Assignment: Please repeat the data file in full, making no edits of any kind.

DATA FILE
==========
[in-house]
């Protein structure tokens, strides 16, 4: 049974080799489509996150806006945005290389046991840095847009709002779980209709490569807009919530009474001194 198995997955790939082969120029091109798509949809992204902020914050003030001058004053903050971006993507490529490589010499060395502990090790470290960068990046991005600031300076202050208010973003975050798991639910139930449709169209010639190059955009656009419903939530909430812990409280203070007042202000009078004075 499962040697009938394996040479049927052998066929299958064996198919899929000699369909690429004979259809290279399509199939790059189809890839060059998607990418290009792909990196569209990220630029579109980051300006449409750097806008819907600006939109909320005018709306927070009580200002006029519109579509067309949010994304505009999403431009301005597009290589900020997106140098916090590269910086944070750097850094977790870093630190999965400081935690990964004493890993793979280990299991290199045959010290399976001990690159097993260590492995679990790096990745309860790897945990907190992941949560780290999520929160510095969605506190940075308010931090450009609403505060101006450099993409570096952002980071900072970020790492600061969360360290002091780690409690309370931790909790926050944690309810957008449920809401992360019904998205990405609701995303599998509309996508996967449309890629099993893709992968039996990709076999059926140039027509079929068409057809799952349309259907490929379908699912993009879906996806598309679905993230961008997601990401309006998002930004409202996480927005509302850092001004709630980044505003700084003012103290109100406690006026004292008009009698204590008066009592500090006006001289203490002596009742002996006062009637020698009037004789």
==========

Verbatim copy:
[in-house]
């Protein structure tokens, strides 16, 4: 049974080799489509996150806006945005290389046991840095847009709002779980209709490569807009919530009474001194 198995997955790939082969120029091109798509949809992204902020914050003030001058004053903050971006993507490529490589010499060395502990090790470290960068990046991005600031300076202050208010973003975050798991639910139930449709169209010639190059955009656009419903939530909430812990409280203070007042202000009078004075 499962040697009938394996040479049927052998066929299958064996198919899929000699369909690429004979259809290279399509199939790059189809890839060059998607990418290009792909990196569209990220630029579109980051300006449409750097806008819907600006939109909320005018709306927070009580200002006029519109579509067309949010994304505009999403431009301005597009290589900020997106140098916090590269910086944070750097850094977790870093630190999965400081935690990964004493890993793979280990299991290199045959010290399976001990690159097993260590492995679990790096990745309860790897945990907190992941949560780290999520929160510095969605506190940075308010931090450009609403505060101006450099993409570096952002980071900072970020790492600061969360360290002091780690409690309370931790909790926050944690309810957008449920809401992360019904998205990405609701995303599998509309996508996967449309890629099993893709992968039996990709076999059926140039027509079929068409057809799952349309259907490929379908699912993009879906996806598309679905993230961008997601990401309006998002930004409202996480927005509302850092001004709630980044505003700084003012103290109100406690006026004292008009009698204590008066009592500090006006001289203490002596009742002996006062009637020698009037004789």